Researchers at the University of Maryland have identified a method to extract Electrical Network Frequency (ENF) signals from videos recordings of complex and realistic scenarios to verify the source of video streams, offering possibilities for a variety of security and forensic applications.
The invention can successfully extract ENF from videos that have moving objects and changing brightness settings and moving cameras, representing an advancement from the previous applications that were demonstrated only for static videos.
Professor of Electrical and Computer Engineering Min Wu along with her research assistants, Adi Hajj-Ahmad and Hui Su, developed technology that uses the effects of the rolling shutter mechanism, found on most digital cameras in use today, to capture the ENF signals.
The invention is one of nine nominees for the Invention of the Year Award to be presented during the upcoming UMD Celebration of Innovation and Partnerships, sponsored by the Office of Technology Commercialization, the Corporate Connect Council, and the Academy of Innovation and Entrepreneurship.
Wu said that most conventional video synchronization methods rely on visual cues, and other features including sufficient video overlap, imposing constraints on camera calibration.
“ENF-based video synchronization does not rely on the perceptual audio and visual information of recordings, but rather on the embedded ENF traces,” Wu said. This makes the invention different from conventional methods that require constraints on viewing angles, camera calibration, and motion of the recording.
“The capabilities that our invention provides are unprecedented,” Wu said. “The technologies in particular are a leap forward from the prior art in order to enable ENF extraction from a wider range of video recordings.”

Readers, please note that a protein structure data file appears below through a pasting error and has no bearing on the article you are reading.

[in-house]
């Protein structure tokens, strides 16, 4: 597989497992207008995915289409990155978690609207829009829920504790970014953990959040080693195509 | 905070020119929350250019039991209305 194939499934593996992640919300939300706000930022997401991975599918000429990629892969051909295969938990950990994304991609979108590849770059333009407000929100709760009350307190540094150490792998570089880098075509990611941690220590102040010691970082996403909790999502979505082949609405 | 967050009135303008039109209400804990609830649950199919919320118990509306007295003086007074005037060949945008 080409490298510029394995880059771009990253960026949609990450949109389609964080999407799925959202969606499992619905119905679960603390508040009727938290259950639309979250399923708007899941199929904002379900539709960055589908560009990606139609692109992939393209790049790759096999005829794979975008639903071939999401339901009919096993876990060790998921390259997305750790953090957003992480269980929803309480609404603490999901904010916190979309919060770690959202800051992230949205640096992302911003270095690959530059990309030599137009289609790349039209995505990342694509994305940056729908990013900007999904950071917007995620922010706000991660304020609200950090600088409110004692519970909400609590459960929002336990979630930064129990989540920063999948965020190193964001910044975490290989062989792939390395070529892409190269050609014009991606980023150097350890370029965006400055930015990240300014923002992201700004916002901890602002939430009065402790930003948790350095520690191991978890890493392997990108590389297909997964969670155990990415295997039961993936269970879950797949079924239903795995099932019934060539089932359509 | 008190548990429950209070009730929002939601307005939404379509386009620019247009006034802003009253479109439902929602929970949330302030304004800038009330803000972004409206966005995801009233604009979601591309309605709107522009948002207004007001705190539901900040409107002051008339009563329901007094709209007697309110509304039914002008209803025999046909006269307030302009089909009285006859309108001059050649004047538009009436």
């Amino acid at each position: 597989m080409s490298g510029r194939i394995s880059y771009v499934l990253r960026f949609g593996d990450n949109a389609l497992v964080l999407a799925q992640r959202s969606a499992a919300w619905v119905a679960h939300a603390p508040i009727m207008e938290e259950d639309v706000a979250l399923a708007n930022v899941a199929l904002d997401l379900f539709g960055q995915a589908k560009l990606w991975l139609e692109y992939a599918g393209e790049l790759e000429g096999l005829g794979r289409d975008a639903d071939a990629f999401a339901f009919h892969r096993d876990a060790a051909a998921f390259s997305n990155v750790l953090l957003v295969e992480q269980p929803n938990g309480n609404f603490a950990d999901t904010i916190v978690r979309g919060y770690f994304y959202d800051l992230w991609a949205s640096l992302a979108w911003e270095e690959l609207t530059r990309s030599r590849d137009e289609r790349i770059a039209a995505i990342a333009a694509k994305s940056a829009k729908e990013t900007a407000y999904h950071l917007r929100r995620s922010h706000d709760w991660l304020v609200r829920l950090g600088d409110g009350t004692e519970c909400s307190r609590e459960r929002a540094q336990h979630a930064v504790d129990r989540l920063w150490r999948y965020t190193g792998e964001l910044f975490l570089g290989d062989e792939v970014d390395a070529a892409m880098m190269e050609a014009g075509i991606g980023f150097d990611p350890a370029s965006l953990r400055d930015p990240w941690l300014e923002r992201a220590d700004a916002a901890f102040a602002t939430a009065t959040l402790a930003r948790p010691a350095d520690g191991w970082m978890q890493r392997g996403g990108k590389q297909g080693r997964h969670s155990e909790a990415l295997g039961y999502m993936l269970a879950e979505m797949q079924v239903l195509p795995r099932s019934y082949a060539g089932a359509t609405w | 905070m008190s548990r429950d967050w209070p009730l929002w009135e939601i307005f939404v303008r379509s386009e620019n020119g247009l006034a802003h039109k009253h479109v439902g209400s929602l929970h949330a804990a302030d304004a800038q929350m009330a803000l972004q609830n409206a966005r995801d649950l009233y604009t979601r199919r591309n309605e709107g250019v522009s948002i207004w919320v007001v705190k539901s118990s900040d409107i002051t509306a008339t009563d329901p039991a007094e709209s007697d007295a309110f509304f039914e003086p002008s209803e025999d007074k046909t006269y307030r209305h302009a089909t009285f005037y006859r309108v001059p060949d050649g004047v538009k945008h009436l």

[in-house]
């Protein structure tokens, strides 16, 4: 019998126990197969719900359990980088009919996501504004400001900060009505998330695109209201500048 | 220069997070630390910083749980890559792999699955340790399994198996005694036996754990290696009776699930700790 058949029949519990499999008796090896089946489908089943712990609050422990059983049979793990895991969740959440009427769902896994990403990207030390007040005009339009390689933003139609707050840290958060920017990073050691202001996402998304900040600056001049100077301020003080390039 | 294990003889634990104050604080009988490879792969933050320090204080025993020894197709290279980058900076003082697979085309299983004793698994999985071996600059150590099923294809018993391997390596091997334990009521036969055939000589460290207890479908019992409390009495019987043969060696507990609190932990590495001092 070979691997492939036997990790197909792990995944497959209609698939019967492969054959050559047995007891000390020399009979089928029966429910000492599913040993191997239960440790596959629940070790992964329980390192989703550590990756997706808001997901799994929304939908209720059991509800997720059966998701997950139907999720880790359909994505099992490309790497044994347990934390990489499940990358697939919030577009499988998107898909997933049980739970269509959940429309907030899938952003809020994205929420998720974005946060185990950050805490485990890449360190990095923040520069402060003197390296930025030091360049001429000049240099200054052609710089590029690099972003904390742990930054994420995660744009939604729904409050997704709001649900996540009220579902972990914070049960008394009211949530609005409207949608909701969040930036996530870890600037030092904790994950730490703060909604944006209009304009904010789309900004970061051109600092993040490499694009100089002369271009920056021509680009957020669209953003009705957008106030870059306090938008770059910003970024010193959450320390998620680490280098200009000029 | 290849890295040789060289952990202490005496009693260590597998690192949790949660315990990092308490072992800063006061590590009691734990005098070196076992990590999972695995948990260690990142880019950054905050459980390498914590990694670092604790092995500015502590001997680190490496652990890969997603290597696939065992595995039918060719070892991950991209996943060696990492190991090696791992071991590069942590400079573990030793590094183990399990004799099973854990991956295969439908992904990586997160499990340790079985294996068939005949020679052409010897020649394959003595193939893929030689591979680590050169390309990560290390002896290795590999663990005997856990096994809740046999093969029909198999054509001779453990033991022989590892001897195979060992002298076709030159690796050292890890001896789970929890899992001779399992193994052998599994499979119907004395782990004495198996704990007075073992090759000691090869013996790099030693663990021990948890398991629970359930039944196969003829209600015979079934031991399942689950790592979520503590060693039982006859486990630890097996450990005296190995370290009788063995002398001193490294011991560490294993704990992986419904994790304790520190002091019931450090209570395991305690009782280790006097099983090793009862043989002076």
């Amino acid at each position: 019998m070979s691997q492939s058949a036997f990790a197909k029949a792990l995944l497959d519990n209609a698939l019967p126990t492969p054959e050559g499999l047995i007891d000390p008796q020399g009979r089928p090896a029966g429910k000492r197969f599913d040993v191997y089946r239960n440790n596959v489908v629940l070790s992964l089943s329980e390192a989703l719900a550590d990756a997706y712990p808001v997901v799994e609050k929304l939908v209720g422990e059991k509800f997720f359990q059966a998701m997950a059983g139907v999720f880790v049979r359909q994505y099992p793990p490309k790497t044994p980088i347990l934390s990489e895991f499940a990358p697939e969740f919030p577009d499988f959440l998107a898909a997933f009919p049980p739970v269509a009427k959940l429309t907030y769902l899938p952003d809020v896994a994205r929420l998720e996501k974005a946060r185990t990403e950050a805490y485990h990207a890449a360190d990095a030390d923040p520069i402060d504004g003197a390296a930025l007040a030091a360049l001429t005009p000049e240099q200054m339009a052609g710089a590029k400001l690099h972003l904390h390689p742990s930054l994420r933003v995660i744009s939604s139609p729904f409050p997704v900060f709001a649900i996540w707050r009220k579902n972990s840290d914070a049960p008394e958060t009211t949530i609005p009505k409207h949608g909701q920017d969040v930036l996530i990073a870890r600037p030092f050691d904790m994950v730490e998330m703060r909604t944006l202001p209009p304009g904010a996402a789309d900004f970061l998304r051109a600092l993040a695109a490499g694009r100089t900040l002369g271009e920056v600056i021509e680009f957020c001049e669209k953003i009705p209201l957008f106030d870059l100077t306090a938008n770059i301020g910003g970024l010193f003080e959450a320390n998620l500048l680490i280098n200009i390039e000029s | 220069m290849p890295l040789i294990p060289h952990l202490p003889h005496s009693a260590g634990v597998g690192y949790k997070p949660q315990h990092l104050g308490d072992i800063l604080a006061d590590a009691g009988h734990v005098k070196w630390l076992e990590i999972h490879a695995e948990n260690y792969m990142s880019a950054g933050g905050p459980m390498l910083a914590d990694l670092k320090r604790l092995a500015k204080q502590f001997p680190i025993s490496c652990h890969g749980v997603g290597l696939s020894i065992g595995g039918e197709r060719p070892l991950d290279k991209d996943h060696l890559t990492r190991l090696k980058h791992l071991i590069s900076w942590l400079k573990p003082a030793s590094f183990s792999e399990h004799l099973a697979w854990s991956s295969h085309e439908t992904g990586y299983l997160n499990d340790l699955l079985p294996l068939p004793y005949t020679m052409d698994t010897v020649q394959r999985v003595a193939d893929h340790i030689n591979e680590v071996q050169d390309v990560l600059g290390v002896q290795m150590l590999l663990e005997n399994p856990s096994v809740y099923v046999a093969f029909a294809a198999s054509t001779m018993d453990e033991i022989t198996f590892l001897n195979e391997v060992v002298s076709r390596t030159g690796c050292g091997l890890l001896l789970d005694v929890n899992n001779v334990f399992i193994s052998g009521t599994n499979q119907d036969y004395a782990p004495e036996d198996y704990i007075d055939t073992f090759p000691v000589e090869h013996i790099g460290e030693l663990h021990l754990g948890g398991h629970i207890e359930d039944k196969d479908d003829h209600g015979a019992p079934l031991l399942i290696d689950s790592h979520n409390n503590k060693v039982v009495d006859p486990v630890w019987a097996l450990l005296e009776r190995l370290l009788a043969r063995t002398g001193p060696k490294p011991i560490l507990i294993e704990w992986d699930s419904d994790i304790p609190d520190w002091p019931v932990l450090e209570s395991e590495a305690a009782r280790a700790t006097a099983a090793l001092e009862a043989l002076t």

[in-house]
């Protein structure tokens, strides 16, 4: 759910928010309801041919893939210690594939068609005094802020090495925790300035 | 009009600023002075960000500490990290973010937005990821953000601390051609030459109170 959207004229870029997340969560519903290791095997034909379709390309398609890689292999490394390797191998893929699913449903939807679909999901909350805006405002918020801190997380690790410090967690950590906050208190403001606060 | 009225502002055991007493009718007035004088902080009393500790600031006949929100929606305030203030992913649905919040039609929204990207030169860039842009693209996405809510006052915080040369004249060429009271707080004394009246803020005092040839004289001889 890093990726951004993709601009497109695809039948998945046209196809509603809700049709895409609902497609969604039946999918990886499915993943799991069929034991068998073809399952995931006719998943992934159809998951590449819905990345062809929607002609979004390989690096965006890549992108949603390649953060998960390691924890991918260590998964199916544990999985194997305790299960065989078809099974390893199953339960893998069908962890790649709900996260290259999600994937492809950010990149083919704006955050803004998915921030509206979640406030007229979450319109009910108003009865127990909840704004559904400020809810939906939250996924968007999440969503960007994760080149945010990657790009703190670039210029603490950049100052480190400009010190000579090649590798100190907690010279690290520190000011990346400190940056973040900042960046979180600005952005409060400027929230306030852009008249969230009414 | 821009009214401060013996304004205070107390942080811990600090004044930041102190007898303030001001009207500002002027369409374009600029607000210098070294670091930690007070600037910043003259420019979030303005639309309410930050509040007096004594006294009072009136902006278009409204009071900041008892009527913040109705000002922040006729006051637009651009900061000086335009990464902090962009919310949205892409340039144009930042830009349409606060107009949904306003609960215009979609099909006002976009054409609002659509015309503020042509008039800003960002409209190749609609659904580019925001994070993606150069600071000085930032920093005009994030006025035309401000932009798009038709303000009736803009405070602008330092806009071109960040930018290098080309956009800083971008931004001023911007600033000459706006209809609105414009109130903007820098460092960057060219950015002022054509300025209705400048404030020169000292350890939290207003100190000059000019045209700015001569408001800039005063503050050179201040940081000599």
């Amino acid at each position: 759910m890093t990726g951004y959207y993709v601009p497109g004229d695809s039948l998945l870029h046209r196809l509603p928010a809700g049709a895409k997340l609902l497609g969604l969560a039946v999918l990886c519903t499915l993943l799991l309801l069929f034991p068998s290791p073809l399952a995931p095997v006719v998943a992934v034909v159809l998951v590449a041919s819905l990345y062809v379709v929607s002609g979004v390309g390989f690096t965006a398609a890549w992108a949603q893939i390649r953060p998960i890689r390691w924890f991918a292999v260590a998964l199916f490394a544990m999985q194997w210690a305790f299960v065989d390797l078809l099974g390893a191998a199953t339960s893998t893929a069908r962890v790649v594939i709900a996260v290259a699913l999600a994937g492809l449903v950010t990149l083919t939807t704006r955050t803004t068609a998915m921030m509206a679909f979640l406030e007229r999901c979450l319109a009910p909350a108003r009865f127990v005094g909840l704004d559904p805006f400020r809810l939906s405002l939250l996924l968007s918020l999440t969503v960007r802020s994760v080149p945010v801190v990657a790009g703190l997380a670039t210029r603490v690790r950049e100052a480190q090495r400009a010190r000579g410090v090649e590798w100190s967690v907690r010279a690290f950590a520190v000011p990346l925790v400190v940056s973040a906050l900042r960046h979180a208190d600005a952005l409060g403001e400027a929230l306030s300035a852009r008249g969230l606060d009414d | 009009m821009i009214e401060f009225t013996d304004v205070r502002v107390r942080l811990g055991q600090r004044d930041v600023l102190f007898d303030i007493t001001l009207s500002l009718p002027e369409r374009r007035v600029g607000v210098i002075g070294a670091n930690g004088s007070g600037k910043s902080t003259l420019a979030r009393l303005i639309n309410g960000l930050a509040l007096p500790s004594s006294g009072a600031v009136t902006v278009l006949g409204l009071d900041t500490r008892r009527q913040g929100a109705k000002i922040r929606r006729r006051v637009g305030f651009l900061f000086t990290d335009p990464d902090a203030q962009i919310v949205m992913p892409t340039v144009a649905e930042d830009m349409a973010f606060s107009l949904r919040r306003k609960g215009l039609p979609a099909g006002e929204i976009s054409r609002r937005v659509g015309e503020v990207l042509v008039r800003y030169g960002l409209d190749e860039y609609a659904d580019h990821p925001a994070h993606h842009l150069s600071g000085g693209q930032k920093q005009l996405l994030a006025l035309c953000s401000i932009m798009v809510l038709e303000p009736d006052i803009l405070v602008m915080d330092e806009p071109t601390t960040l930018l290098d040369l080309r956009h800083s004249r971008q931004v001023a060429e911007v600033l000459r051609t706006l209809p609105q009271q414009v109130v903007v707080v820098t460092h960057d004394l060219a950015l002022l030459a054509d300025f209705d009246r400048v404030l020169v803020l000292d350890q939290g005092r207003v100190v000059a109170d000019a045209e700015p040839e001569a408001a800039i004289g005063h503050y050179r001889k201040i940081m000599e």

The research team has already demonstrated the novel ways in which ENF could be used for multimedia synchronization.
Wu said that the ENF could be used for forensic and security applications like verifying or estimating the time-of-recording of a media signal.
Other uses are to verify the authenticity of a media signal, detecting tampering, verifying or finding the location of a media signal if it is coming from different electrical grids, and also narrowing down and pointing to the location of recording within a grid.
Interestingly, this research group, through their interactions with researchers from the iSchool, found that ENF was embedded in analog historical recordings, such as tapes from the Apollo moon landing missions and former U.S. President John F. Kennedy’s meeting recordings from the White House.
“Our ongoing work is exploring the potential of ENF for preservation and exploration of historical records under the umbrella of digital humanities, for example, assembling a historical database of time-stamped ENF variations, which can then be used to timestamp historical recordings of interest,” Wu said.
She said that ENF could also be used for other purposes that are not necessarily security-oriented, such as providing immersive experiences for users of smartphone-cameras. ENF could provide the capability to align videos from multiple viewpoints with no viewing constraints.
Future research plans include the exploration of new ENF extraction approaches to improvise on current methods.
“Another direction of future work is exploring improved video synchronization modalities, such as a combination of our-ENF based approach and the visual cue-based method to form a more effective and robust framework,” Wu said.
April 17, 2015